Wayne Roderick, 3rd Division, PNR, NMRA (life)

09/20/98 rev 01/16/07

This is a preliminary page with a couple of photos and no drawings. Herein I hope to dispel the myths and counter the advice of so many others that tell you not to consider using real water in your model railroad lakes, ponds and streams. We'll do it by listing a few caveats painfully learned in the first attempt and tell you what we did to dramatically succeed as evidenced by many years of trouble free service.

DON'T build waterways with plaster or other materials and line them with fiberglass!

WHY? Fiberglass in many layers is great for boats, but a single sheet of fiberglass fabric with a base and cover coat of resin will slowly deteriorate and develope pin holes- then the water enters the sponge like plaster and destroys it.

DO Build waterways with plaster or your favorite technique, just so its strong enough to support the weight of the water, paint in detail and then line them with several layers of clear silicon sealer worked in place with your fingers. Bring the silicon far above the water line, an inch or more if possible. You can add underwater and edge detail to the silicon after you're confident of a couple good layers.

WHY? The silicon holds up and the multiple coats make it likely that voids will be avoided. Water makes a "bathtub ring" of solid material that grows up the containment walls and acts like a wick reaching for the spongy plaster. It may take months or years, but it'll do it!

DO Build a large pond by making a male mold and taking it to one of those plastic companies that vaccuum form advertising signs. They'll vacuum form a monolithic pond for you. It'll never leak. Check with them first to see what dimensions they can handle. After it's made you can form a waterfall or spillway with a heat gun. Make sure that your waterfall has a short vertical lip under the edge, like a pouring spout on a pitcher. Paint it and glue bottom detail on with silicon sealer.

DON'T Use hard water, and don't run the system continuously.

WHY? The bathtub ring mentioned above is accumulative- requiring the minerals in hard water and time--. Time means more evaporation and more replacement water with its mineral load. Reduce the time factor by running the water only when your are using or showing the railroad.

DO--- Use water that is soft, filtered with reverse osmosis system or purchased as demineralized. Provide a drain down system so the water returns to a covered (non-evaporating) reservoir during periods of non use. We fill the monolithic lake at Moosemilk with a hidden syphon tube that sucks it nearly dry when the pump is turned off. Your supply reservoir should be big enough to cover the immersible pump (for cooling) when the waterway is working. We use a three gallon plastic bucket on a shelf under the lake and covered a sheet of plexiglass notched for the wires and pipes. The cover is in two pieces so it's easily slid back to add water.

WHY? I haven't figured out how to stop the bathtub ring problem except by keeping the mineral content down, and this determines the life of the system. When the bathtub ring climbs out of the waterway and reachs your plaster, the water starts wicking out and a major rehab is is in order. Everytime you add water that has mineral in it, you shorten the life of the system!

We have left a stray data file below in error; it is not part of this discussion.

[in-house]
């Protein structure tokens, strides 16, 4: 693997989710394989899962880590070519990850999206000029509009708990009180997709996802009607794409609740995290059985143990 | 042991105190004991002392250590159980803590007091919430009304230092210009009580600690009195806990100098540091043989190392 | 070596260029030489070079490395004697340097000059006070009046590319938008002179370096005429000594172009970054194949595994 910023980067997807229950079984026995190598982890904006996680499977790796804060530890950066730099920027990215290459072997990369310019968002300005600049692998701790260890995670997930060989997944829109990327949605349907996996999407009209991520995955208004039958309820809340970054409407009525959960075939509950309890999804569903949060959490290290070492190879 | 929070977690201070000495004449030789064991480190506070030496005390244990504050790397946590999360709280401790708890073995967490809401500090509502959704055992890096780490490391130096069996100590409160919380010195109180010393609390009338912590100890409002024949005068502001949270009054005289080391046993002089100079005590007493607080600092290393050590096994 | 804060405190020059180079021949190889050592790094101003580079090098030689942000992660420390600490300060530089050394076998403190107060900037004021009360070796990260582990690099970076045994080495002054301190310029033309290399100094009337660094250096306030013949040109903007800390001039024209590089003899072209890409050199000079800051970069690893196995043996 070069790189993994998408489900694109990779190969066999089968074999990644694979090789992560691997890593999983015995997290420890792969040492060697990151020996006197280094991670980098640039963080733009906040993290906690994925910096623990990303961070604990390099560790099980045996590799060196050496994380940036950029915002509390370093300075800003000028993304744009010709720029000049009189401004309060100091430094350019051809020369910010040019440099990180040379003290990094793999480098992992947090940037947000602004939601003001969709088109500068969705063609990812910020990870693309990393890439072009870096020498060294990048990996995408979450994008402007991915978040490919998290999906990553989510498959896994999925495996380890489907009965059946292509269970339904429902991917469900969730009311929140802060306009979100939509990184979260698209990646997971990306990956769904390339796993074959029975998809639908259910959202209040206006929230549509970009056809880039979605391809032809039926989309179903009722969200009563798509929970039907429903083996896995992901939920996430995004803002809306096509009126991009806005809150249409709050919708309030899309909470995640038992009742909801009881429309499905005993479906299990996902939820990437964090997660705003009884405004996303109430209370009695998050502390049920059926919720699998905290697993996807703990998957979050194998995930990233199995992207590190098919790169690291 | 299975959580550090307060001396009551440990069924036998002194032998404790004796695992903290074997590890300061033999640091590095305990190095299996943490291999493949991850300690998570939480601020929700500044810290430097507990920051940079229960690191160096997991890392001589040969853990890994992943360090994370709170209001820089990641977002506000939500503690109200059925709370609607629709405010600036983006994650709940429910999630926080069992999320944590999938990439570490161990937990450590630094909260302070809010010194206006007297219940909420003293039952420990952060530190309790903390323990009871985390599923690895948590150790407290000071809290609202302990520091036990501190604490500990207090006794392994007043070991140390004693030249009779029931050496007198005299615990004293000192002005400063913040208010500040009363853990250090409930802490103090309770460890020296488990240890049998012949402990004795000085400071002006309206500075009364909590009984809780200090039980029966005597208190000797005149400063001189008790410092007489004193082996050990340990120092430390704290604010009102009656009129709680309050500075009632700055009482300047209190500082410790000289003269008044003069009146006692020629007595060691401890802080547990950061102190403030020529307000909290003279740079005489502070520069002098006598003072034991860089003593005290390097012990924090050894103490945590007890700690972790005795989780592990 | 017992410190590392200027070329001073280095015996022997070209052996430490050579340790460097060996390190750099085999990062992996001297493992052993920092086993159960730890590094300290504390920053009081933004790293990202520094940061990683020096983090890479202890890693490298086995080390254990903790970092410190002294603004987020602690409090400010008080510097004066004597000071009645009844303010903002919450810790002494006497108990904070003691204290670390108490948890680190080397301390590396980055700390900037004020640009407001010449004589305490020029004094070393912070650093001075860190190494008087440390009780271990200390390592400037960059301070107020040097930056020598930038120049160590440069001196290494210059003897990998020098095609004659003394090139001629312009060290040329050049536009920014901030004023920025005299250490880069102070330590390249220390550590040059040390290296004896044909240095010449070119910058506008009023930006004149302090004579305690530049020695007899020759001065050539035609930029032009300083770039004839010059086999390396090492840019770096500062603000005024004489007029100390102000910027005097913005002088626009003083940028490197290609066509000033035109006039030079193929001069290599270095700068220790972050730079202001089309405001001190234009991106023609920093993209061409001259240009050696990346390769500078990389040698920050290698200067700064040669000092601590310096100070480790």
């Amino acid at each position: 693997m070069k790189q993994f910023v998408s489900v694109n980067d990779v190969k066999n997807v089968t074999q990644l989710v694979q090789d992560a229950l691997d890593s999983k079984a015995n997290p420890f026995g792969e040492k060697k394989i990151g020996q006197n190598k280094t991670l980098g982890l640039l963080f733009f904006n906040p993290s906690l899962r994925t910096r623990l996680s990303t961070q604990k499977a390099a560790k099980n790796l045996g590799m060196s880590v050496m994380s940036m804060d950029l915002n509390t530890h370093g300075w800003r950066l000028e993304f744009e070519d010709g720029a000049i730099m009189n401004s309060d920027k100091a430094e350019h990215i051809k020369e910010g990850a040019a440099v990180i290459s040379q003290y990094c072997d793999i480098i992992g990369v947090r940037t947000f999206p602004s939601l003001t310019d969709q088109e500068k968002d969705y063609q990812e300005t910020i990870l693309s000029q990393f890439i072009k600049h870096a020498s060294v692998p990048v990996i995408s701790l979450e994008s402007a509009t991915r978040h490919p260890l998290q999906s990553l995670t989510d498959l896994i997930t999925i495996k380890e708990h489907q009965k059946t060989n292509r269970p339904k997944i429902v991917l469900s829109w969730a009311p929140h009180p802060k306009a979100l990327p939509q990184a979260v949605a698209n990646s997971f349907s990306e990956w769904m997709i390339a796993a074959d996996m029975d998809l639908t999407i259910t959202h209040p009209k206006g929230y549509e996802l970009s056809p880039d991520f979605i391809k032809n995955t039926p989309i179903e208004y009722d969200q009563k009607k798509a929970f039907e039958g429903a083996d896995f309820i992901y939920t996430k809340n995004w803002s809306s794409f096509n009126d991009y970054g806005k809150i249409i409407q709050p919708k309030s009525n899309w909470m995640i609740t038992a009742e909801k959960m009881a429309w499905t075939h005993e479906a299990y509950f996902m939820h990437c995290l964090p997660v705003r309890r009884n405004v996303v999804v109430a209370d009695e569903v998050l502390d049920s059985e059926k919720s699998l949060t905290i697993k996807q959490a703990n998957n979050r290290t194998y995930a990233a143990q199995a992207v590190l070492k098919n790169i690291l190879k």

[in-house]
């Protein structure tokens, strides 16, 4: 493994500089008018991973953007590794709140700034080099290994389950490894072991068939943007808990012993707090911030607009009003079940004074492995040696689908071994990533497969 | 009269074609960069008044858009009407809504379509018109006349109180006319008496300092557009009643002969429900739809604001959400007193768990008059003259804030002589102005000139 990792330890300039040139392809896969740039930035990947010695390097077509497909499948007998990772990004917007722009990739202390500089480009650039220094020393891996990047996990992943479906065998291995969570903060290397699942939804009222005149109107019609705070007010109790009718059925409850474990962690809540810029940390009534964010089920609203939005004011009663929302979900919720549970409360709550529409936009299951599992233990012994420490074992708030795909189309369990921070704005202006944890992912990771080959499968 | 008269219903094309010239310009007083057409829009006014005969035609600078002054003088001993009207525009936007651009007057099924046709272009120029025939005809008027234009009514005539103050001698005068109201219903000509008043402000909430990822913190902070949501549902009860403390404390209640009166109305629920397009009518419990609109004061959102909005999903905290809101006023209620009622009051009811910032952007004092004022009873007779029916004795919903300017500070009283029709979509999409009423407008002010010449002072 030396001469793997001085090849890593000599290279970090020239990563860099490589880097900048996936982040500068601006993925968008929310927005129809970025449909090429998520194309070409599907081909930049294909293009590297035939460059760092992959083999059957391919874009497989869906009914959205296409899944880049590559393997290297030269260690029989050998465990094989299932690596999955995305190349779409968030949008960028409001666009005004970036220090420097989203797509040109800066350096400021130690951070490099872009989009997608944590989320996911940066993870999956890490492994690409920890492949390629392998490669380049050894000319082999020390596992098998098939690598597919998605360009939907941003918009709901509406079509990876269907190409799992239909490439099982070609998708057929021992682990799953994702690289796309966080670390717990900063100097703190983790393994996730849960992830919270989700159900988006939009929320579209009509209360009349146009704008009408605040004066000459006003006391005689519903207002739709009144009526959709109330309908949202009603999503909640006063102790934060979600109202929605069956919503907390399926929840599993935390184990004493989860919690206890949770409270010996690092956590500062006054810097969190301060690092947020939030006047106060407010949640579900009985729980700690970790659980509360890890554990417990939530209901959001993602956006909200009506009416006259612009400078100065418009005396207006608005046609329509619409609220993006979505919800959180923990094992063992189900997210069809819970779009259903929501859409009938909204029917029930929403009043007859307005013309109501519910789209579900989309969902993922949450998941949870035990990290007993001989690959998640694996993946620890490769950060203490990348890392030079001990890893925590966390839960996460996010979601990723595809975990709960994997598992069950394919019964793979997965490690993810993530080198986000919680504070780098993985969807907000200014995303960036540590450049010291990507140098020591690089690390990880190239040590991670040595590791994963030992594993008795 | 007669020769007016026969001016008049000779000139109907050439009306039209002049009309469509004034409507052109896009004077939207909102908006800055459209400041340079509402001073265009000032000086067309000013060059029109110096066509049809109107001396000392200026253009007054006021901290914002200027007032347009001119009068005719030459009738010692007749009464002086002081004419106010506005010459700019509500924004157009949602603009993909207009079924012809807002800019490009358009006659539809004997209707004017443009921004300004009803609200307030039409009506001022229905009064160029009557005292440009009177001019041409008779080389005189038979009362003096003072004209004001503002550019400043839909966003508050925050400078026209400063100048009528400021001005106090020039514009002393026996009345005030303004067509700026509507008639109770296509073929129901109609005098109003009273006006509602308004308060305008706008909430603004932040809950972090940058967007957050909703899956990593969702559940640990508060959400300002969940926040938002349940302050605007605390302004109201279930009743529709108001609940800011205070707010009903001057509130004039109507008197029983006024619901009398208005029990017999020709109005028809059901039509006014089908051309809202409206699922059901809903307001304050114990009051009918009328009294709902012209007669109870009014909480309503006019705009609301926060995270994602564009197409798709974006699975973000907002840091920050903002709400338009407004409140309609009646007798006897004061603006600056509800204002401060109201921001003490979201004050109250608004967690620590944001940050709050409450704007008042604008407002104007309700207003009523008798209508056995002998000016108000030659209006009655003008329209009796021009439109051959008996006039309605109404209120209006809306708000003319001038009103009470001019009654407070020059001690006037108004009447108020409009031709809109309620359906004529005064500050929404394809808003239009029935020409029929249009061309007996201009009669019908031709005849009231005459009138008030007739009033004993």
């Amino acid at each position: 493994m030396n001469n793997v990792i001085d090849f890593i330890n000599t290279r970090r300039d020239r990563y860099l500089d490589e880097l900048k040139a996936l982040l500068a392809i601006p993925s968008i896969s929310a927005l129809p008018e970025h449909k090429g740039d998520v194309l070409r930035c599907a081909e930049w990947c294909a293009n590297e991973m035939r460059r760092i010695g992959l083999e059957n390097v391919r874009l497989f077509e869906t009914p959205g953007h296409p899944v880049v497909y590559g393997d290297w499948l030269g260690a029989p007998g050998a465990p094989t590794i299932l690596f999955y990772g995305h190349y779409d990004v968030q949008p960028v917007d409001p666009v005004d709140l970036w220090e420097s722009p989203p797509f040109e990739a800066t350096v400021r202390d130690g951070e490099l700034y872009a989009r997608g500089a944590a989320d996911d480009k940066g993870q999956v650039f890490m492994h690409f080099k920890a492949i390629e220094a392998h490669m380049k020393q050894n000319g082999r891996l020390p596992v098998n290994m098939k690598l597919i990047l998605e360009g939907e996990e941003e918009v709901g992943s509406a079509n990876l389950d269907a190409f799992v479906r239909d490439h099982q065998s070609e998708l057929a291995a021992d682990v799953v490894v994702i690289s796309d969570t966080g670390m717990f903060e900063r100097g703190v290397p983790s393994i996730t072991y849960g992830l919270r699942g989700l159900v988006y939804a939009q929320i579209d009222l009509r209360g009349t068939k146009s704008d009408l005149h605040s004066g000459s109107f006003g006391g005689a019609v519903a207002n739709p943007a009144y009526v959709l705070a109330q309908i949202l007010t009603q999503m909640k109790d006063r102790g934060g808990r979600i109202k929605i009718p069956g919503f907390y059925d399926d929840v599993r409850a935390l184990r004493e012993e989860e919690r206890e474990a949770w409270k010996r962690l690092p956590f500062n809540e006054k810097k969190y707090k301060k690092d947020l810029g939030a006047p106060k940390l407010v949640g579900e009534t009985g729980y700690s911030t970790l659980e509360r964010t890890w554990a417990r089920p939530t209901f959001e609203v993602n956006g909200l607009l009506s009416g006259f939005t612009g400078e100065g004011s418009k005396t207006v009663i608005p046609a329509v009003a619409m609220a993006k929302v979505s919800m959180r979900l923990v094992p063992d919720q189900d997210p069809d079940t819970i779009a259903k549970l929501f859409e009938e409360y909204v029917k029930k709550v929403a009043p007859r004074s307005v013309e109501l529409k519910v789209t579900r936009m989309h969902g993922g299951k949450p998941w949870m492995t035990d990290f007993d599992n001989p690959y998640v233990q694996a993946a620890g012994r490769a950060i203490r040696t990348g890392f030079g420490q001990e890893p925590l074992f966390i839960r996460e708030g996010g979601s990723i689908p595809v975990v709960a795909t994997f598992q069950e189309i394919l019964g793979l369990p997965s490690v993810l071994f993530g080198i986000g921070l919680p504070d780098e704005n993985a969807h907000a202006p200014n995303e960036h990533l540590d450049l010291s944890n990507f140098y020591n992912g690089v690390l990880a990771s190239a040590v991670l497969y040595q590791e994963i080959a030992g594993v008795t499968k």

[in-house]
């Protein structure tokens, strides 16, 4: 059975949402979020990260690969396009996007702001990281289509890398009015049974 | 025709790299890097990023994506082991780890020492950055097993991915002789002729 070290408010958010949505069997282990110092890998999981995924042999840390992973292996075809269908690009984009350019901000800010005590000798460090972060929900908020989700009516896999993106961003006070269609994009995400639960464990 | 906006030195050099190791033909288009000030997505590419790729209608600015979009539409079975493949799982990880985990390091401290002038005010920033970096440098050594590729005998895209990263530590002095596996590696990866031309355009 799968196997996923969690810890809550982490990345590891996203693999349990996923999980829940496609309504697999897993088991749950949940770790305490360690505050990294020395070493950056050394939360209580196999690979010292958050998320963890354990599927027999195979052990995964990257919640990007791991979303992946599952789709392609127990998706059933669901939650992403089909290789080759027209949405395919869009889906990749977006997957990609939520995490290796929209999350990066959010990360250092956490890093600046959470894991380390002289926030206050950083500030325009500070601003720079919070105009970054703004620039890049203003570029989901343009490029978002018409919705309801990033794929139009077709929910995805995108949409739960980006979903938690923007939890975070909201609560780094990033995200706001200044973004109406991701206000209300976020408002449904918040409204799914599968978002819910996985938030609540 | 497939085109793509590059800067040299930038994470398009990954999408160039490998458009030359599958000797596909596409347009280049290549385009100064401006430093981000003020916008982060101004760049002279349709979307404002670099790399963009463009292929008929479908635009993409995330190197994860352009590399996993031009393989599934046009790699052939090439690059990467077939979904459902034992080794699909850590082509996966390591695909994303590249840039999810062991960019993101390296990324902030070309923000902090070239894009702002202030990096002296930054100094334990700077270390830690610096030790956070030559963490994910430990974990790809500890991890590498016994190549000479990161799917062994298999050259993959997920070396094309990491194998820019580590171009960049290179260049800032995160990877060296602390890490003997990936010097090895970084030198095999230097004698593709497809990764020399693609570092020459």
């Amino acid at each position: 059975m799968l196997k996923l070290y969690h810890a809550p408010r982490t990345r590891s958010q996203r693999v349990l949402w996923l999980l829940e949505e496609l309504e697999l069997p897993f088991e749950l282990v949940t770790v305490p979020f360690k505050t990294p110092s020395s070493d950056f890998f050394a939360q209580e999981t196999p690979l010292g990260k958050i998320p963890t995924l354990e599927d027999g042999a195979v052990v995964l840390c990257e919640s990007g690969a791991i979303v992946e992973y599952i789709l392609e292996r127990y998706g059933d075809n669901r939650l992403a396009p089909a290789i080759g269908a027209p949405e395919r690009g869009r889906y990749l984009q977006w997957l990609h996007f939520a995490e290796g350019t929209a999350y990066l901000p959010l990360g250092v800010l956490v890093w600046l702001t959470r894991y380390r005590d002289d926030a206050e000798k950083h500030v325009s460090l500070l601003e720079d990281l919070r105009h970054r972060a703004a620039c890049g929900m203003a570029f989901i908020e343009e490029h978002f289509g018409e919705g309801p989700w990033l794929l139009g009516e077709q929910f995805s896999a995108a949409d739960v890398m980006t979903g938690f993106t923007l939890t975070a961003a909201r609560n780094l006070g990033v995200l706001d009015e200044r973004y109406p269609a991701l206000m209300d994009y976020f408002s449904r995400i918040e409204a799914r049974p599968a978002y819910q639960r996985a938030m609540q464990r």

DON'T mess around with cheap pumps like those used in swamp air conditioners. They're noisy and short lived.

DO use one of the Little Giant direct immersion pumps. Available at most garden shops or see http://www.plumbingstore.com.

DON'T use laundry bluing or other ingenious chemicals to color the water.

DO use simple food colorings, blue & green to get the desired color. They also make a wonderful tracer to spot leakage into your surrounding plaster scenery. If you don't like the coloring, you can kill it with a bit of chlorine bleach that dissipates overnight and start over. A few drops of bleach will also kill algae and bacteria if you should have a problem. We haven't, but it works in the outdoor garden pond.

Oh-- one last thing. The experiment with the guppies was a disaster.

These are the caveats we learned building the two systems. The second generation has been working nicely for many years. I finally had to replace the pump when I let the resevoir get too low and it overheated prompting me to get this info on line. This forground scene using real water has proven to be a very satisfying part of the Teton Short Line and is second only to the painted backdrops in generating positive comments from our visitors.

In the snapshot below, see the mill pond with the monolithic plastic liner above at the mill town of Moosemilk on the Termite Timber Line (TTL). It dumps over a water fall known as Conn Founded Falls, named for the artist friend that suggested it as a foreground scene. The waterway continues under four unique bridges, flowing to left where it drains to the covered reservoir below and out of sight. The 60 ton GE steeple cab switching Ross Yard is a modified Suydam on lease from the Bill Wilts (dec) South Side Lines since 1977.

Water on the TSL

In the older snapshot, circa 1980, you can see some detail in the dry downstream left of the above shot. The deep gorge has palisades made from homemade molds of a lava flow and is a novel piece of scenery in the near foreground that a visitor can look down into. A PVC pipe drain controls the water depth and is normally hidden with pieces of rock. In the background is the RR Ross mine served by the small yard under trolley wire then. Now it's catenary.

Water on the TSL
09/02/01 Alas-The water has dried up for a while. Major upheavel and reconstruction of the mountains is underway to make everything on the TSL easily accessible.

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